Behind the Spooky Scenes

The Addams Family musical

Adrian Alcozar

Julie Stephens, Journalist

They’re creepy and they’re kooky, mysterious and spooky, they’re all together ooky, the Addams Family. On November 21st and 22nd, the drama department put on “The Addams Family” musical.

“I had no idea what I was walking into,” said Junior Emry Sampson.

Hours of love and labor went into memorizing lines, building sets, and learning dance routines.

“There are hard parts at every step but the most difficult would be putting together all of the little details,” said theatre director Mrs. Wells, “It starts with a script but by the end, there is memorized movement, lines, songs, scenery changes, lighting cues, sound cues, costumes, props, etc. The audience notices everything so no detail can be overlooked.”

Working with time constraints and student schedules, mounts of stress sound unavoidable.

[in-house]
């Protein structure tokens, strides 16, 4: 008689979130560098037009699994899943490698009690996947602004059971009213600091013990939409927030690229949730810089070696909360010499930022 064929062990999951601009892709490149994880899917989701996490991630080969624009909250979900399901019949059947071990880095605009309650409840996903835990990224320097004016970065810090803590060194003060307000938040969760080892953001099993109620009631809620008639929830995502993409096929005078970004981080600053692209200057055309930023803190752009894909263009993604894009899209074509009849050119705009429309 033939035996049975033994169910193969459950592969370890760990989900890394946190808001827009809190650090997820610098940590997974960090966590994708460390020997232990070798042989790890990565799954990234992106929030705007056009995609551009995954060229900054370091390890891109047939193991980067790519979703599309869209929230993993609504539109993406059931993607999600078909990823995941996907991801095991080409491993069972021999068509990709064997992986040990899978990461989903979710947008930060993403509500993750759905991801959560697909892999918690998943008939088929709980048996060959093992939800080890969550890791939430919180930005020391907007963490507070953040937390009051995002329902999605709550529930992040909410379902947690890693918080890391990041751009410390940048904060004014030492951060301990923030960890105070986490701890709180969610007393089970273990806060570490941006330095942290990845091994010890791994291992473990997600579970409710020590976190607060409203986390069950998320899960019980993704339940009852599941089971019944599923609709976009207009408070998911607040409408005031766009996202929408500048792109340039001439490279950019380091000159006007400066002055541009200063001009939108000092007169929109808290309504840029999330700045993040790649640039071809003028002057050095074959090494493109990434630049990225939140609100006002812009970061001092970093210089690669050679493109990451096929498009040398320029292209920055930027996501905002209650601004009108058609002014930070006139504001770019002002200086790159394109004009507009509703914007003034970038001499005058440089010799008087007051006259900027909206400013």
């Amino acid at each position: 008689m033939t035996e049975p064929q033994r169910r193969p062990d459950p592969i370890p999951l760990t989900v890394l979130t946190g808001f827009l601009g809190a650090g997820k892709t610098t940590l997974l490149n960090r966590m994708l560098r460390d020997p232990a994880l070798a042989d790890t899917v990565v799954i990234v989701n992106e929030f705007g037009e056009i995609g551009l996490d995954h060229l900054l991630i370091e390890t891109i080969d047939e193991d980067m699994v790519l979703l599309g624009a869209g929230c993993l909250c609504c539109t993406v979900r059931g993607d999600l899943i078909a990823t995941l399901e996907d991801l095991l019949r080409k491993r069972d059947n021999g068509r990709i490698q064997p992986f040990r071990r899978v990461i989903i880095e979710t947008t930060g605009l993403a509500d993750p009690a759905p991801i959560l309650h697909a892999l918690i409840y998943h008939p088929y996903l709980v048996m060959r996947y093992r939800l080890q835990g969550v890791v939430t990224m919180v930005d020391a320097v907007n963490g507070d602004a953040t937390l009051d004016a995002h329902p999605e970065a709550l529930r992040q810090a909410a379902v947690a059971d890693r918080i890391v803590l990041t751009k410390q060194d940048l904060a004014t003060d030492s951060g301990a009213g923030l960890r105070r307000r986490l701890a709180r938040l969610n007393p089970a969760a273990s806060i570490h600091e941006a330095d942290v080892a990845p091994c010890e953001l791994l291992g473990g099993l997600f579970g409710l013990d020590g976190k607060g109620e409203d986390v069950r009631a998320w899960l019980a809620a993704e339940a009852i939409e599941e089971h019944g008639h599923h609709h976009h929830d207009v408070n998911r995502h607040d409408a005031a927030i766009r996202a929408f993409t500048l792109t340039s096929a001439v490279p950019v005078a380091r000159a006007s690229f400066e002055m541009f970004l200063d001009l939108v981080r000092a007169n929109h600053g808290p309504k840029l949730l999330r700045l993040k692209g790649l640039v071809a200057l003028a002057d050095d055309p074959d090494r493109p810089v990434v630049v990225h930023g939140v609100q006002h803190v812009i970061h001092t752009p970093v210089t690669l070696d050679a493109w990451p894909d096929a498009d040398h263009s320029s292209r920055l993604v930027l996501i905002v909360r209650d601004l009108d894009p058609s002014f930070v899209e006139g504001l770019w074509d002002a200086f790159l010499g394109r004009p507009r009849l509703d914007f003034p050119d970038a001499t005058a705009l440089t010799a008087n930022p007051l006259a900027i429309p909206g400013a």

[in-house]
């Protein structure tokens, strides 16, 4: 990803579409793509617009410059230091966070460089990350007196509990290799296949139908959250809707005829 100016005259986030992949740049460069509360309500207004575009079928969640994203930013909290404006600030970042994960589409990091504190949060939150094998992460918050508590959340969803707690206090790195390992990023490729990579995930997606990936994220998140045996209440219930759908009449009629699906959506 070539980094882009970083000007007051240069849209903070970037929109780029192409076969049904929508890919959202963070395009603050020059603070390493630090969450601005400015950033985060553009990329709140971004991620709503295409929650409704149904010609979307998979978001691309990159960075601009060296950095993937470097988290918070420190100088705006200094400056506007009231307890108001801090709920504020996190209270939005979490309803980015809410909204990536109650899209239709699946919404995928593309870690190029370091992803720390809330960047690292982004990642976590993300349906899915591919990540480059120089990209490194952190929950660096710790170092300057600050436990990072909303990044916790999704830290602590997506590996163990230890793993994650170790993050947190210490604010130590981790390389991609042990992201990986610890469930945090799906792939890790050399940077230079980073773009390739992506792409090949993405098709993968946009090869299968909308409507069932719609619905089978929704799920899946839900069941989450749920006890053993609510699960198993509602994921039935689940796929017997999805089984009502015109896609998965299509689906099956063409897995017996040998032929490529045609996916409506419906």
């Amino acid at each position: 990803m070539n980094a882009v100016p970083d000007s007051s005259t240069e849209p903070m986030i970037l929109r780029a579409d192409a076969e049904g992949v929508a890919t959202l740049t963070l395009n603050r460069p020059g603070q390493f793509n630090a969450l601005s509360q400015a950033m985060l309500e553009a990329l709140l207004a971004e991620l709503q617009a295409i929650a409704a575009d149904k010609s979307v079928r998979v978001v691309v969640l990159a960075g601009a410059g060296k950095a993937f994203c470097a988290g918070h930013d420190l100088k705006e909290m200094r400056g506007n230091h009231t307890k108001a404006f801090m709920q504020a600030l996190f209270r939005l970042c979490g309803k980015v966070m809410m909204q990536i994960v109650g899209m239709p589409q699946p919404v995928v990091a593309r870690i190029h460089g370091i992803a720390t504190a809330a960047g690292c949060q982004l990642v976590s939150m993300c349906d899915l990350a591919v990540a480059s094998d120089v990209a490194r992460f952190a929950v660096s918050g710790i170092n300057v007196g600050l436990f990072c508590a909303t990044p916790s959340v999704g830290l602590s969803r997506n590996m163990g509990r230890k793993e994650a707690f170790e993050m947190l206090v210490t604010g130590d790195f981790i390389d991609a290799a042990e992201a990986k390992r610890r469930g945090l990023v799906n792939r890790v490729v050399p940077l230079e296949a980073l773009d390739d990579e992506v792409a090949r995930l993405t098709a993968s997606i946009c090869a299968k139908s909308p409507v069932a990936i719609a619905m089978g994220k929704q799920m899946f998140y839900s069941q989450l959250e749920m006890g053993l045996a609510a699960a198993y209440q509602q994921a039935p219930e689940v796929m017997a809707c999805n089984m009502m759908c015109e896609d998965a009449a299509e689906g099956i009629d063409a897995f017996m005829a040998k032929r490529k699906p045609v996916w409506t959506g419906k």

“On a scale of one to ten, my stress level is 72,” Mrs. Wells, “Being in theatre requires more than a desire to perform; it requires commitment and endurance. Ask any teacher in the building and they’ll tell you that working one twelve-hour day is hard. Try it for nine weeks straight.”

They had rehearsal almost every night for over two months. They spent most of their time trying to learn their dances, songs, and their lines.

“It’s hard to time manage because you have rehearsals that can last from 4:30 to 6:00 or 4:30 to 5:00 or 4:30 to 7:30, it just varies so you get tired,” Sampson said.

On top of the stress that Mrs. Wells had with everything else, she also had to choose who played which character. According to her, certain characteristics do not guarantee the student a part. 

“The needs of the play always come first. I cast the person that shows the potential to play the role. There are no guarantees in an audition. You can be talented, good-looking, and have a great work ethic like Alexis Holland but you have to be the right person for the part,” Mrs. Wells said.